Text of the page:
Italy

Roberto Rossellini – Socrate (1971)

‘Socrates’ Mirrors the Platonic Touch of Rossellini
Something more than wordplay is involved when one describes Roberto Rossellini’s “Socrates,” which opened yesterday at the New Yorker Theater, as the great Italian director’s most Socratic film, in his most Platonic style.

Although the movie was shot entirely in Spain with lots of correctly costumed extras, who walk around what look to be the freshly painted, spruced-up remains of the sets of Anthony Mann’s unfortunate “Fall of the Roman Empire,” it concedes no more than it absolutely must to the demands of a popular cinema that seeks access to the intellect through visual grandeur and primal emotions. Read More »

Mario Monicelli – I compagni AKA The Organizer (1963)

In turn-of-the-twentieth-century Turin, an accident in a textile factory incites workers to stage a walkout. But it’s not until they receive unexpected aid from a traveling professor (Marcello Mastroianni) that they find their voice, unite, and stand up for themselves. This historical drama by Mario Monicelli, brimming with humor and honesty, is a beautiful and moving ode to the power of the people, and features engaging, naturalistic performances; cinematography by the great Giuseppe Rotunno; and a multilayered, Oscar-nominated screenplay by Monicelli, Agenore Incrocci, and Furio Scarpelli. Read More »

Marco Bellocchio – Il gabbiano aka The Seagull (1977)

SYNOPSIS:
This is an Italian adaptation of The Sea Gull by the Russian playwright Anton Chekhov.
A young writer is trapped between his awful actress mother (Laura Betti) and the knowledge that he has only a mediocre talent as a playwright and almost no force of character. After the young man in this story suffers the loss of his mistress to his self-satisfied novelist stepfather, his self-respect is so shattered that he commits suicide.
(allmovie) Read More »

Roberto Rossellini – Viva l’Italia! (1961)

1860. Italy is divided in 8 states. But after 60 years of heroic wars, frontiers’ll soon fall, thanks to Giuseppe Garibaldi & the legendary volunteers who fought with him, known as the thousand.

cinepassion wrote:
The unification of Italy from Messina to Volturno, the past made flesh by Roberto Rossellini in a commemorative mood. Il Tricolore sways splendidly under the credits and then over a map of fragmented states circa 1860, a orchestral preamble concluding with a skirmish against an electric cobalt sky. Garibaldi (Renzo Ricci) is middle-aged, ginger-bearded, rheumatic, and utterly, serenely determined; before battle, he squats by the meadow to savor some local bread: “Anyone have any salt?” As the Redshirts charge uphill, the camera takes a paradoxically distant and urgent view of the clashing brigades and puffs of gunsmoke dotting the landscape — a study in long shots, a cosmic vantage. Read More »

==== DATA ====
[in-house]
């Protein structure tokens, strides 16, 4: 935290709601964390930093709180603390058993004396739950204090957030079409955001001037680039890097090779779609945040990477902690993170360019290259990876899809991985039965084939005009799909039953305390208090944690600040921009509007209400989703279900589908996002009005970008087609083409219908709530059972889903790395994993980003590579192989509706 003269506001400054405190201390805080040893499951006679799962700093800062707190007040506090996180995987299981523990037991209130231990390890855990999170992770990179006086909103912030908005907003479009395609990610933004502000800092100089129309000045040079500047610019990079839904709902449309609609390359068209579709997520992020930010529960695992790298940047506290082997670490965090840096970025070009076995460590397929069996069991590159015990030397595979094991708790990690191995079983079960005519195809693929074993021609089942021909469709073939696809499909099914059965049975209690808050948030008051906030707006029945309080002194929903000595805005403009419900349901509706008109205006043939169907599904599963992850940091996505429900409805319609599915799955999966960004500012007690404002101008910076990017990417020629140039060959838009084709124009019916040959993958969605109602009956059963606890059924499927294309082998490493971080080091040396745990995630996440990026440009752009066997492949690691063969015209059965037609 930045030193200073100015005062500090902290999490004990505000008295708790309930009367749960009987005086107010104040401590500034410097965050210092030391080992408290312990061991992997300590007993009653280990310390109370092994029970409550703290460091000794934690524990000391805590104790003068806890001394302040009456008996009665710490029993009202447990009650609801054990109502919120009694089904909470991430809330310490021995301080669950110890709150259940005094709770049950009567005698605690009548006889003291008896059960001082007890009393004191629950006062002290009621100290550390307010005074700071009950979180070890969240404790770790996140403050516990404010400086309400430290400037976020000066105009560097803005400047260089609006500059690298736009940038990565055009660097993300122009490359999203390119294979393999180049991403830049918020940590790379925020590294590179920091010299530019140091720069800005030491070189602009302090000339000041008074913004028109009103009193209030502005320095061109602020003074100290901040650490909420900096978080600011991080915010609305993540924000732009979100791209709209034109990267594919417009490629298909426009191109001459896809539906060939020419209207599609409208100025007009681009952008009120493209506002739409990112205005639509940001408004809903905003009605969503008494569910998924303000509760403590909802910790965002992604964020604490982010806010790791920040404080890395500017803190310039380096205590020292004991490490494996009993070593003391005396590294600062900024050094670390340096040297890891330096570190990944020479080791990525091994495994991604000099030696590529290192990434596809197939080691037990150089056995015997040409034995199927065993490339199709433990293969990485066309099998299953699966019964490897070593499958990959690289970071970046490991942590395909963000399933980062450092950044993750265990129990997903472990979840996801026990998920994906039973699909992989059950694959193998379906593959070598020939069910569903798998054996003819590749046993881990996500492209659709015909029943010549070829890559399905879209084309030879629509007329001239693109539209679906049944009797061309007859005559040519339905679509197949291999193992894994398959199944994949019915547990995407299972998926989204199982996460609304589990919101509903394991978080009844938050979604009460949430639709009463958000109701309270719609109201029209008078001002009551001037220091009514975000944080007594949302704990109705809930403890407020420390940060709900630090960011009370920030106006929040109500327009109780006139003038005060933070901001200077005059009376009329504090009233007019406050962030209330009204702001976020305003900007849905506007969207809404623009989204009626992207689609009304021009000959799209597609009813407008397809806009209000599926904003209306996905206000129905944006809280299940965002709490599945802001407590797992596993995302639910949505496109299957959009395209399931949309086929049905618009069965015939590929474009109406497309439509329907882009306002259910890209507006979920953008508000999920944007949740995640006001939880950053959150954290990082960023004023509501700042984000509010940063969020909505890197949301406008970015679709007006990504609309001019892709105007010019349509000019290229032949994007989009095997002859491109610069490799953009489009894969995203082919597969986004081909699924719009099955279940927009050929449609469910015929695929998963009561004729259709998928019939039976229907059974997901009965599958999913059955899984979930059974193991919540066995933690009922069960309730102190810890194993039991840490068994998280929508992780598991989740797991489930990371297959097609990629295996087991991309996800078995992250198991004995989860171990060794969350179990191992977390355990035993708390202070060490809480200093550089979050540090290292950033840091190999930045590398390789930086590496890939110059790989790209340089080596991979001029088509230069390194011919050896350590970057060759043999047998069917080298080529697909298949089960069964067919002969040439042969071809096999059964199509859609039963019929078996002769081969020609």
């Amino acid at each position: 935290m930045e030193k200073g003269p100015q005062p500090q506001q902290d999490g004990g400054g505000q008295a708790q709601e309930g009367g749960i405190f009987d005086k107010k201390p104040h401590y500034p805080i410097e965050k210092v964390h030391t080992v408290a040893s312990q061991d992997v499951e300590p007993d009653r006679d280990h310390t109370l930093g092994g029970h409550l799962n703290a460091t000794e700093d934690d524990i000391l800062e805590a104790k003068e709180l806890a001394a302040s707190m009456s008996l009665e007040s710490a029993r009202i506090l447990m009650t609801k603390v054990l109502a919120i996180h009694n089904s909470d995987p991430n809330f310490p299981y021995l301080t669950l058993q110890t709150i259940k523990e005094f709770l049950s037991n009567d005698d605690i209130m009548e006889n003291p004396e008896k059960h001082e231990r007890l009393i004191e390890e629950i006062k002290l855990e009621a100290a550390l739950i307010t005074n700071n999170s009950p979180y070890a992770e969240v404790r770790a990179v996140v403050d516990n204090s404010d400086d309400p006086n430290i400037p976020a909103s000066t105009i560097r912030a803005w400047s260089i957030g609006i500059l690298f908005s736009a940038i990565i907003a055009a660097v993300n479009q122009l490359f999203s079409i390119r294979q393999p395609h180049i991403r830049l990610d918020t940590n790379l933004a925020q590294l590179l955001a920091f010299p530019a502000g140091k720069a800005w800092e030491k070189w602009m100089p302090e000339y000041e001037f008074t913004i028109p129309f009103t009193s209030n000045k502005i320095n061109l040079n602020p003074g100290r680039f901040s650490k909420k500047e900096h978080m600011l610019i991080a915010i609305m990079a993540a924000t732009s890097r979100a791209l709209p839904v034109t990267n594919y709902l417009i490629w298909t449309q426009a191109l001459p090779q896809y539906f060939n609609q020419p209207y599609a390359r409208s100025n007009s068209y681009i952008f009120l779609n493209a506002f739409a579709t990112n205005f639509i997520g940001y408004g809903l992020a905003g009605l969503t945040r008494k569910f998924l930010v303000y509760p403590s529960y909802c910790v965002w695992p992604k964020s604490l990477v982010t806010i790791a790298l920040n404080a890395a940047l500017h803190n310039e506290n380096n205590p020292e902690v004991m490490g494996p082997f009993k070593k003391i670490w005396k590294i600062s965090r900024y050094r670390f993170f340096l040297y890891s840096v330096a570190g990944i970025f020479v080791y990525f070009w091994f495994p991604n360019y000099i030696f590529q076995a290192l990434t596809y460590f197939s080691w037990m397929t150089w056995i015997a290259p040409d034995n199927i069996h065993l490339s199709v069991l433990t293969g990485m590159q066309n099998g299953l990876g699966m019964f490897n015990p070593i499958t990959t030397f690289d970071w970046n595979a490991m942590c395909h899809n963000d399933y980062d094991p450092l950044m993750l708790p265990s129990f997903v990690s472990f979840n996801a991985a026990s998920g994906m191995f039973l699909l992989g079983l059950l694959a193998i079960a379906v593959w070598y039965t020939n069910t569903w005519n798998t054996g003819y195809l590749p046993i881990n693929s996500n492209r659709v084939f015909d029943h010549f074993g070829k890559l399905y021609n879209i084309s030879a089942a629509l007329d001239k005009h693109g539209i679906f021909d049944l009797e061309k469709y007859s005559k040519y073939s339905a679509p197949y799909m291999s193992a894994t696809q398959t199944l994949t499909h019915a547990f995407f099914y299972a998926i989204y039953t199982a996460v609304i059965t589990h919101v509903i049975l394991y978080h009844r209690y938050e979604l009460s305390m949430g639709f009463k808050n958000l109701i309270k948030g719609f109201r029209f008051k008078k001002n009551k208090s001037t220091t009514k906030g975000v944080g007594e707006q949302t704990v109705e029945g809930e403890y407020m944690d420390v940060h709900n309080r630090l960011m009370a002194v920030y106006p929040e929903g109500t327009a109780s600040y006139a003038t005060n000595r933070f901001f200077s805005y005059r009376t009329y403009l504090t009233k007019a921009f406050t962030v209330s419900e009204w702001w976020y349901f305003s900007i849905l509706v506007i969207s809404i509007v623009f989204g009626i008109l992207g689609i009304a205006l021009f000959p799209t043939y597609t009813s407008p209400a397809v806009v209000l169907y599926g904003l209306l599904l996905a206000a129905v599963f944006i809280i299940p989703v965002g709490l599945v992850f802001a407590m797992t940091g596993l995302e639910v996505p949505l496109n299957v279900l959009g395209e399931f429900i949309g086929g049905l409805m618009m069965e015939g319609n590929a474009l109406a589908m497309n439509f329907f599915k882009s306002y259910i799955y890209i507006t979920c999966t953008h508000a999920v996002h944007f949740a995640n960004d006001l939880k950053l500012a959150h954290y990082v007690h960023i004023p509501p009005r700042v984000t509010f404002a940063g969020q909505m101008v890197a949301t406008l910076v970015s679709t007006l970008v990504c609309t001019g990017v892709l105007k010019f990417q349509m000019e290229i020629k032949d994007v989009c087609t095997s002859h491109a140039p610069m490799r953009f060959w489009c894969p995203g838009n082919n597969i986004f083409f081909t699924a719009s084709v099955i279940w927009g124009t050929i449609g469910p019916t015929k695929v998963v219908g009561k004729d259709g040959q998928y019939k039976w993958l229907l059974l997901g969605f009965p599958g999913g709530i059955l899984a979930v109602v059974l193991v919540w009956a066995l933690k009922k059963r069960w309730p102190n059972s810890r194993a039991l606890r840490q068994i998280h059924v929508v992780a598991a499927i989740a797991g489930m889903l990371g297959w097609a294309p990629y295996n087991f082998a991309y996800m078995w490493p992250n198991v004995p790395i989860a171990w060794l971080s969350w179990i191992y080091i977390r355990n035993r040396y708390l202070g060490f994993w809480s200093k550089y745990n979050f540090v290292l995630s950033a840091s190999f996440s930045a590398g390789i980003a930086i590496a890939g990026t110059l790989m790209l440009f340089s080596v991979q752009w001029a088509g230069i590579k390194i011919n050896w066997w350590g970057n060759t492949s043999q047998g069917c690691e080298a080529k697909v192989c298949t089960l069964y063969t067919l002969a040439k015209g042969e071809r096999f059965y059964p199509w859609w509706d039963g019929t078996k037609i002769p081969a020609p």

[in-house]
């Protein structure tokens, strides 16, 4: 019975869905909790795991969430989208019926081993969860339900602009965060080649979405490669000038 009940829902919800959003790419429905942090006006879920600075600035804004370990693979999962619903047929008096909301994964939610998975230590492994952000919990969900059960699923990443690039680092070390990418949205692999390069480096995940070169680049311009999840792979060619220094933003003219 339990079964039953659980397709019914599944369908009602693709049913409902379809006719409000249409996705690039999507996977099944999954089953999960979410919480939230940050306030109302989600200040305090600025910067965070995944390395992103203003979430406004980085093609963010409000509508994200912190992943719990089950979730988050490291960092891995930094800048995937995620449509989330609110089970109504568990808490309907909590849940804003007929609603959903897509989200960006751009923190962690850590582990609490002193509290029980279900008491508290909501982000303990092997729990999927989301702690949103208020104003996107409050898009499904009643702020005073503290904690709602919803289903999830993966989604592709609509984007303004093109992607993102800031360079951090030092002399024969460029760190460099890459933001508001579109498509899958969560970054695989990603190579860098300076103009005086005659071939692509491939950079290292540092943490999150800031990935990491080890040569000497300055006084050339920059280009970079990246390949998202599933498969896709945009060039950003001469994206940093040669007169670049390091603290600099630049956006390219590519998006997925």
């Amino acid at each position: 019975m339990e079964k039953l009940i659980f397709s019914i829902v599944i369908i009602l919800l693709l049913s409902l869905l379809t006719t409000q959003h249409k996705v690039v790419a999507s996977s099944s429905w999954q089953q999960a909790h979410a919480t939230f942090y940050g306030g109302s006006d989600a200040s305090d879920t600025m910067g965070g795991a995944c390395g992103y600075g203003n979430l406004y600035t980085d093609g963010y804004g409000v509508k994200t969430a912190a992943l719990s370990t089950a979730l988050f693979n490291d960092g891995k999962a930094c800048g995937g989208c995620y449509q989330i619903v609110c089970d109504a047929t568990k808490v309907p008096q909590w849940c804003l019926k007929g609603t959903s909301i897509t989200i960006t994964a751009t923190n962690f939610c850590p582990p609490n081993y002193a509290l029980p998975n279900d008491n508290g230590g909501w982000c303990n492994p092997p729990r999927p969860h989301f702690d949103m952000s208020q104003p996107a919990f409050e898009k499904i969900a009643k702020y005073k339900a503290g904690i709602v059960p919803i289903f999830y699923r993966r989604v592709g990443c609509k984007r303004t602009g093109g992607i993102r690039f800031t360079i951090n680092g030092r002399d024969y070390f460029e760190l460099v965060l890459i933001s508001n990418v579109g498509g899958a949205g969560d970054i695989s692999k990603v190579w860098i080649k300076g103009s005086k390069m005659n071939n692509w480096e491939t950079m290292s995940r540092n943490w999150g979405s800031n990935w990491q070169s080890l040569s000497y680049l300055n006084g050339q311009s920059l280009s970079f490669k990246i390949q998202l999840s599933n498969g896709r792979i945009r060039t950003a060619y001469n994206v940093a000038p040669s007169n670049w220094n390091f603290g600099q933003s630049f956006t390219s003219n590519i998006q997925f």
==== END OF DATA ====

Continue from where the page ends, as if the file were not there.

Enzo G. Castellari – Keoma (1976)

Quote:
A half-breed ex-Union gunfighter attempts to protect his plague-ridden hometown from being overridden by his racist half-brothers and a Confederate tyrant.

Quote:
After the civil war’s conclusion, a half-breed returns to his home town only to discover that the ruthless gang is now in control and terrorize the locales.

Keoma was co-written and directed by Enzo G. Castellari, who’s other notable films include Street Law, High Crime and The Inglorious Bastards. Key collaborators on Keoma include cinematographer Aiace Parolin (Seduced and Abandoned, Baba Yaga), composers Guido De Angelis and Maurizio De Angelis (Torso, Alien 2: On Earth) and screenwriter George Eastman (Rabid Dogs, Erotic Nights of the Living Dead). Read More »

Marco Bellocchio – Il traditore AKA The Traitor (2019)

Quote:
The real life of Tommaso Buscetta the so called “boss of the two worlds”, first mafia informant in Sicily 1980’s. Read More »

Luciano Emmer – Parigi è sempre Parigi AKA Paris is Always Paris (1951)

Parigi e Sempre Parigi (Paris is Always Paris) was the second feature-length effort from famed Italian documentary director Luciano Emmer. Whereas Emmer’s first feature, Domenica d’Agosto (Sunday in August) was a warm-hearted study of the Italian middle class, Parigi concentrates on a gentle cultural clash between a band of Italian sports fans and the citizenry of Paris. The hero, DeAngelis (Aldo Fabrizi), has heard so much about “naughty Paree” that he’s determined to experience that naughtiness first hand. This plot device, of course, obliges the director to introduce several delectable French mademoiselles in the proceedings. Ultimately, DeAngelis realizes that reports of French libertinism have been grossly exaggerated, but he has a high old time finding this out. Read More »